Transfer finds family-like atmosphere
Maria Mwita – a basketball player and artist who is active in speech and theater – was looking for something more than what she experienced at the public high school she was attending.
"I was looking for a family," Mwita said on a recent afternoon at Daniel J. Gross Catholic High School in Bellevue, where she found what she was seeking – and transferred this spring.
A close-knit kindness, respect and understanding is embedded in Gross Catholic’s culture, said Mwita, a junior and member of Life Spring Church in Bellevue. Values and beliefs held by Catholics and other Christians at the school create a special bond, she said.
Her mother, Jacinta, said her daughter began to experience that when she met girls from Gross Catholic through summer basketball and around their neighborhood.
"Maria seemed drawn to the girls from Gross and how they conducted themselves," she said. And as a mother, Jacinta said, she liked the school’s smaller setting, emphasis on service to the community and high academic achievement. The school also designs individualized tuition plans for each student, which the Mwitas appreciated, Jacinta said.
Strong academics, plenty of extracurricular activities and room for students to grow in faith all are part of Catholic education, which over the last three years has seen an upswing across the Archdiocese of Omaha that defies a decades-long national downward trend.
For example, Mwita is part of Gross Catholic’s net gain of eight students this year, bringing current enrollment to 400. And this year’s 19,849 students in 53 elementary and 17 high schools in the archdiocese are a net increase of 11 students compared with last year.
Statistically modest, the increase follows two years of larger gains, including a 1.4 percent increase last year and a nearly 2 percent gain in 2015-2016.
All of those numbers are moving in the right direction, said Michael Ashton, superintendent of schools. And as schools record net increases in the face of annual attrition such as graduation and families moving away, the number reflects still more students choosing Catholic schools’ high-quality academics and faith-based education, he said.
"That’s a lot of new encounters, and every encounter is an opportunity to evangelize," Ashton said.
Addressing more than 1,100 people at the 40th annual Archbishop’s Dinner for Education in La Vista, Ashton spoke of a "new normal" – continued enrollment growth that puts the archdiocese at the top of the list nationally for increases since 2014-2015.
Rural schools this year brought in more seventh- and ninth-graders, and the archdiocese expects to graduate 40 more seniors this year compared with last year, as 1,251 students advance to college or other opportunities, he said.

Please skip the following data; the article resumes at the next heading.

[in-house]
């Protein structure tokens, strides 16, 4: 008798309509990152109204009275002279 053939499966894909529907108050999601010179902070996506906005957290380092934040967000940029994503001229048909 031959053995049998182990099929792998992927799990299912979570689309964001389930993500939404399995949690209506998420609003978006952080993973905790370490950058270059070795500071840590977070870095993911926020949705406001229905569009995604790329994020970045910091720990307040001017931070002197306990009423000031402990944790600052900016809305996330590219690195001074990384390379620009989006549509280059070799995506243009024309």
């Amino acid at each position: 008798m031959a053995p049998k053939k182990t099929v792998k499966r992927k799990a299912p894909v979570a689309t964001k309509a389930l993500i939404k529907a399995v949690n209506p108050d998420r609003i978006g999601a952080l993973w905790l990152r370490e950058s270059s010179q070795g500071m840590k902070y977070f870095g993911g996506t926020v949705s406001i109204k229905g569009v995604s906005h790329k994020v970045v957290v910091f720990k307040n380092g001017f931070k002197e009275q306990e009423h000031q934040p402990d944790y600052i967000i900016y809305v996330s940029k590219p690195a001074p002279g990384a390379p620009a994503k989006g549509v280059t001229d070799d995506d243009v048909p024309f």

Another important factor is continuing to break down barriers to Catholic education with tuition grants and improved marketing. The archdiocese also has worked hard to reach Latino families – and today there are nearly 1,600 Latino students, 500 more than three years ago, Ashton said.
Additional drivers are growth in preschool and prekindergarten programs, and expanded services to students with special needs, Ashton said. To help with those initiatives, the archdiocese is emphasizing teacher scholarships in early childhood and special education, he said.
An example of growth this year in preschool (3- to 4-year-olds) and prekindergarten (4- to 5-year-olds) programs is the startup at Mary Our Queen School in Omaha, which brought 55 new students into the school, said Maureen Hoy, principal.
One recent morning found preschool teacher Sarah Smeltzer warming her students up with some playtime, and prekindergarten teacher Meghan Johns reading a story to her class. Assisting Johns was Anna Rosas, a teacher studying for an endorsement in early childhood education with help from the archdiocese’s scholarship program.
"It’s been a very easy process," Rosas said. "I’m excited."
Gross Catholic is benefiting from that kind of excitement among teachers and students, both at the high school and at the five elementary schools making up the Omaha-area Catholic school consortium – St. Bernadette in Bellevue and St. Thomas More, Ss. Peter and Paul, Holy Cross and Our Lady of Lourdes in Omaha.
Students boosting enrollment at those schools – including a net increase of 75 this year – often decide to attend Gross Catholic, said Dorothy Ostrowski, the high school’s principal and president.
Clearly benefiting from her education and involvement at Gross Catholic is Mwita, who says school there is more challenging than her previous experience.
"It will help me prepare for my next step, in college," Mwita said. Perhaps a career in social work is in the offing, she said.
"I want to work with people," she said. "I want to help others."